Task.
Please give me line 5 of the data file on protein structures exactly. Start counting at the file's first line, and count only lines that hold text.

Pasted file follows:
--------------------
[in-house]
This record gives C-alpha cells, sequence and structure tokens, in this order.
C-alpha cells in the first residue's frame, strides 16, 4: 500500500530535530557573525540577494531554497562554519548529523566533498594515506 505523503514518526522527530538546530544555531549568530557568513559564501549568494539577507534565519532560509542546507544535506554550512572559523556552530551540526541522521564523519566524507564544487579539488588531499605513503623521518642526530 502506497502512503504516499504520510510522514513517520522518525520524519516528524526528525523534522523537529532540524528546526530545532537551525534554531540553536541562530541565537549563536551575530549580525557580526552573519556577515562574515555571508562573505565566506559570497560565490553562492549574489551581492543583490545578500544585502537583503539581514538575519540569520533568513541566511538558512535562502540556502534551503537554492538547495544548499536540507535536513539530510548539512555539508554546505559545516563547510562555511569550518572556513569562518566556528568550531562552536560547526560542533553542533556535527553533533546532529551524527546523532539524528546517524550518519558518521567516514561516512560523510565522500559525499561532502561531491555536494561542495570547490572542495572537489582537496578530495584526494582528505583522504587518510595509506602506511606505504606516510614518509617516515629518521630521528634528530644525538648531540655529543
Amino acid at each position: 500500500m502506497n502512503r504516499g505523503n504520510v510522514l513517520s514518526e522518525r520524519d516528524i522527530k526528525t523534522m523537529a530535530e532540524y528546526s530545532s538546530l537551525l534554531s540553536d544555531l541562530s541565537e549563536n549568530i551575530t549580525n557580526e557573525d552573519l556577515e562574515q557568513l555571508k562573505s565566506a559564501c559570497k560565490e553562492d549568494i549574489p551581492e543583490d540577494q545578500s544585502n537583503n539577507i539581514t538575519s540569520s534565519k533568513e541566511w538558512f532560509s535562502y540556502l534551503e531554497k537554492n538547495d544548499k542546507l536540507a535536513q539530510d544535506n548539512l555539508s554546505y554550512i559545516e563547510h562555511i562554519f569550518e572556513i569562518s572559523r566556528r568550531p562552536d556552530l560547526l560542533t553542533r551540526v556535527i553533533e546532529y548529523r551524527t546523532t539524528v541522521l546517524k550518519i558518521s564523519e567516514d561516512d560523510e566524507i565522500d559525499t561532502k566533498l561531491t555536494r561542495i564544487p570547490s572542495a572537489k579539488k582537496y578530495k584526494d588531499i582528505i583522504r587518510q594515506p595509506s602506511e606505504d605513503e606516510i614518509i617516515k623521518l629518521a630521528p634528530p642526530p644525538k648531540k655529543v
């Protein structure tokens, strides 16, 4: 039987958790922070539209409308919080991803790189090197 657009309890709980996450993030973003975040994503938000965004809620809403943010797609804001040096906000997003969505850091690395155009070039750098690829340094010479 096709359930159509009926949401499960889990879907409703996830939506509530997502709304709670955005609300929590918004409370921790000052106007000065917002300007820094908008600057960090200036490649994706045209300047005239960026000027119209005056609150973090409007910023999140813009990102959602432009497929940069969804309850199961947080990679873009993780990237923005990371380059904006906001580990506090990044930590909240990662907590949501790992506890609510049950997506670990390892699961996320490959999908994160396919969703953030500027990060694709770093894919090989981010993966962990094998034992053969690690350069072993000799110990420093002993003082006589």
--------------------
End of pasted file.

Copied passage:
């Protein structure tokens, strides 16, 4: 039987958790922070539209409308919080991803790189090197 657009309890709980996450993030973003975040994503938000965004809620809403943010797609804001040096906000997003969505850091690395155009070039750098690829340094010479 096709359930159509009926949401499960889990879907409703996830939506509530997502709304709670955005609300929590918004409370921790000052106007000065917002300007820094908008600057960090200036490649994706045209300047005239960026000027119209005056609150973090409007910023999140813009990102959602432009497929940069969804309850199961947080990679873009993780990237923005990371380059904006906001580990506090990044930590909240990662907590949501790992506890609510049950997506670990390892699961996320490959999908994160396919969703953030500027990060694709770093894919090989981010993966962990094998034992053969690690350069072993000799110990420093002993003082006589």